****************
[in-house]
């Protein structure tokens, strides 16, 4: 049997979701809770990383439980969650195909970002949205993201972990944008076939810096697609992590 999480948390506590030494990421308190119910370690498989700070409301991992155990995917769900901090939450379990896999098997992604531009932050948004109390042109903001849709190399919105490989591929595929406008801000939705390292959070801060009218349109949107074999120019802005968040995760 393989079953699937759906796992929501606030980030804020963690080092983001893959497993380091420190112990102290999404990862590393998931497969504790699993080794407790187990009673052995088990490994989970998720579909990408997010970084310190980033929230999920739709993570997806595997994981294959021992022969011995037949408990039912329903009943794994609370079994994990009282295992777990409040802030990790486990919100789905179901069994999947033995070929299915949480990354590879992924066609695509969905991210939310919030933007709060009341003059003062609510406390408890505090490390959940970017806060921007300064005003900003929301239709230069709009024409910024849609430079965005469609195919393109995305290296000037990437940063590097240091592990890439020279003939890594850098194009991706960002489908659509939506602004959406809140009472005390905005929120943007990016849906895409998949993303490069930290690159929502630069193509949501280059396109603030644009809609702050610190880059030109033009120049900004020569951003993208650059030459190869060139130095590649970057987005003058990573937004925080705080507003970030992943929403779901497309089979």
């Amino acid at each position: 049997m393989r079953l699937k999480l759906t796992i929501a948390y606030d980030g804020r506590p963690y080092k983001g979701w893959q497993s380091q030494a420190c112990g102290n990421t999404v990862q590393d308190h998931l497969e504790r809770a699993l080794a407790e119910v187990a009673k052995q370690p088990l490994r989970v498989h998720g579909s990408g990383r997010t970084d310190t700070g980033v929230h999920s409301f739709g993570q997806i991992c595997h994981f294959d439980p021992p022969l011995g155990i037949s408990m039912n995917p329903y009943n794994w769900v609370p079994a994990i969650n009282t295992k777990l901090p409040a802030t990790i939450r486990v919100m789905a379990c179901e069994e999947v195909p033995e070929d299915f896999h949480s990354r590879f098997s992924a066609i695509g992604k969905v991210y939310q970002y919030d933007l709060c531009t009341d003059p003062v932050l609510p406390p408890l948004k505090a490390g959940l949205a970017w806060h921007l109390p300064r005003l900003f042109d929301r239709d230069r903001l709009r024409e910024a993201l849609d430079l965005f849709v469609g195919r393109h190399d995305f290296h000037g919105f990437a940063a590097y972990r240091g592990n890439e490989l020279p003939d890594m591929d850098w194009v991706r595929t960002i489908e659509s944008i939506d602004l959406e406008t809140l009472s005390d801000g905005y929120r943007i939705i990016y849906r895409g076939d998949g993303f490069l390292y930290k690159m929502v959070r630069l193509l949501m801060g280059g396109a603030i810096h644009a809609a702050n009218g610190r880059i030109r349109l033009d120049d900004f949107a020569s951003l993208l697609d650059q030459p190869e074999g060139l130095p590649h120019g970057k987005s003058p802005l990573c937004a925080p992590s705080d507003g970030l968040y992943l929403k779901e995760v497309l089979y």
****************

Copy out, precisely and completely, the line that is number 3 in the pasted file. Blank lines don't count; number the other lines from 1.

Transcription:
């Amino acid at each position: 049997m393989r079953l699937k999480l759906t796992i929501a948390y606030d980030g804020r506590p963690y080092k983001g979701w893959q497993s380091q030494a420190c112990g102290n990421t999404v990862q590393d308190h998931l497969e504790r809770a699993l080794a407790e119910v187990a009673k052995q370690p088990l490994r989970v498989h998720g579909s990408g990383r997010t970084d310190t700070g980033v929230h999920s409301f739709g993570q997806i991992c595997h994981f294959d439980p021992p022969l011995g155990i037949s408990m039912n995917p329903y009943n794994w769900v609370p079994a994990i969650n009282t295992k777990l901090p409040a802030t990790i939450r486990v919100m789905a379990c179901e069994e999947v195909p033995e070929d299915f896999h949480s990354r590879f098997s992924a066609i695509g992604k969905v991210y939310q970002y919030d933007l709060c531009t009341d003059p003062v932050l609510p406390p408890l948004k505090a490390g959940l949205a970017w806060h921007l109390p300064r005003l900003f042109d929301r239709d230069r903001l709009r024409e910024a993201l849609d430079l965005f849709v469609g195919r393109h190399d995305f290296h000037g919105f990437a940063a590097y972990r240091g592990n890439e490989l020279p003939d890594m591929d850098w194009v991706r595929t960002i489908e659509s944008i939506d602004l959406e406008t809140l009472s005390d801000g905005y929120r943007i939705i990016y849906r895409g076939d998949g993303f490069l390292y930290k690159m929502v959070r630069l193509l949501m801060g280059g396109a603030i810096h644009a809609a702050n009218g610190r880059i030109r349109l033009d120049d900004f949107a020569s951003l993208l697609d650059q030459p190869e074999g060139l130095p590649h120019g970057k987005s003058p802005l990573c937004a925080p992590s705080d507003g970030l968040y992943l929403k779901e995760v497309l089979y």